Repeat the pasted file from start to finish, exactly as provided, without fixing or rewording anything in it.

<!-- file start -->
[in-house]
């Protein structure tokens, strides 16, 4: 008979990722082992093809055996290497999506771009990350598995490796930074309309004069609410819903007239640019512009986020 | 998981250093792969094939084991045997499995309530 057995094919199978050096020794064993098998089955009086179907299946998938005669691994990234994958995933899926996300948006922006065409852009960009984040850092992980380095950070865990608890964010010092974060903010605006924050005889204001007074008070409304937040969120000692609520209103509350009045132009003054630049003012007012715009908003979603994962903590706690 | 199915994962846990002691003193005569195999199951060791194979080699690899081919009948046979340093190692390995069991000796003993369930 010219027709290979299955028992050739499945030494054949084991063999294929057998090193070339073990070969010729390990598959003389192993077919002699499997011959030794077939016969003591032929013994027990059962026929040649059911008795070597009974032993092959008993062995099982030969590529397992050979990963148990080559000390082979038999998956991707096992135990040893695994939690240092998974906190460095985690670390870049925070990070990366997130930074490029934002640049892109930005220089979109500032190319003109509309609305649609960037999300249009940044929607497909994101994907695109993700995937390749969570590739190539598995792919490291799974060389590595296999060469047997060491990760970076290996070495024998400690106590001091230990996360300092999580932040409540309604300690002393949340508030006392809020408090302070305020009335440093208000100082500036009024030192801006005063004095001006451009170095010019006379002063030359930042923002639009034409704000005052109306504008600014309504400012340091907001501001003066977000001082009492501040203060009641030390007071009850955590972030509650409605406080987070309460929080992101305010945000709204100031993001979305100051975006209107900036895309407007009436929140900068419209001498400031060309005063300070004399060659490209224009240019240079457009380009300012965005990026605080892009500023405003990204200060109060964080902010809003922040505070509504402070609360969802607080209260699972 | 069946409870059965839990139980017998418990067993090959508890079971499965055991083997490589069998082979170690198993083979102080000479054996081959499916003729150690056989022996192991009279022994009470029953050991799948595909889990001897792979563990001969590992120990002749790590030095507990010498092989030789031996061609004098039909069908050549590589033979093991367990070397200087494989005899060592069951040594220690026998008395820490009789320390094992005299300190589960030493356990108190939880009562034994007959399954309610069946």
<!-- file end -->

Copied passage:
[in-house]
């Protein structure tokens, strides 16, 4: 008979990722082992093809055996290497999506771009990350598995490796930074309309004069609410819903007239640019512009986020 | 998981250093792969094939084991045997499995309530 057995094919199978050096020794064993098998089955009086179907299946998938005669691994990234994958995933899926996300948006922006065409852009960009984040850092992980380095950070865990608890964010010092974060903010605006924050005889204001007074008070409304937040969120000692609520209103509350009045132009003054630049003012007012715009908003979603994962903590706690 | 199915994962846990002691003193005569195999199951060791194979080699690899081919009948046979340093190692390995069991000796003993369930 010219027709290979299955028992050739499945030494054949084991063999294929057998090193070339073990070969010729390990598959003389192993077919002699499997011959030794077939016969003591032929013994027990059962026929040649059911008795070597009974032993092959008993062995099982030969590529397992050979990963148990080559000390082979038999998956991707096992135990040893695994939690240092998974906190460095985690670390870049925070990070990366997130930074490029934002640049892109930005220089979109500032190319003109509309609305649609960037999300249009940044929607497909994101994907695109993700995937390749969570590739190539598995792919490291799974060389590595296999060469047997060491990760970076290996070495024998400690106590001091230990996360300092999580932040409540309604300690002393949340508030006392809020408090302070305020009335440093208000100082500036009024030192801006005063004095001006451009170095010019006379002063030359930042923002639009034409704000005052109306504008600014309504400012340091907001501001003066977000001082009492501040203060009641030390007071009850955590972030509650409605406080987070309460929080992101305010945000709204100031993001979305100051975006209107900036895309407007009436929140900068419209001498400031060309005063300070004399060659490209224009240019240079457009380009300012965005990026605080892009500023405003990204200060109060964080902010809003922040505070509504402070609360969802607080209260699972 | 069946409870059965839990139980017998418990067993090959508890079971499965055991083997490589069998082979170690198993083979102080000479054996081959499916003729150690056989022996192991009279022994009470029953050991799948595909889990001897792979563990001969590992120990002749790590030095507990010498092989030789031996061609004098039909069908050549590589033979093991367990070397200087494989005899060592069951040594220690026998008395820490009789320390094992005299300190589960030493356990108190939880009562034994007959399954309610069946």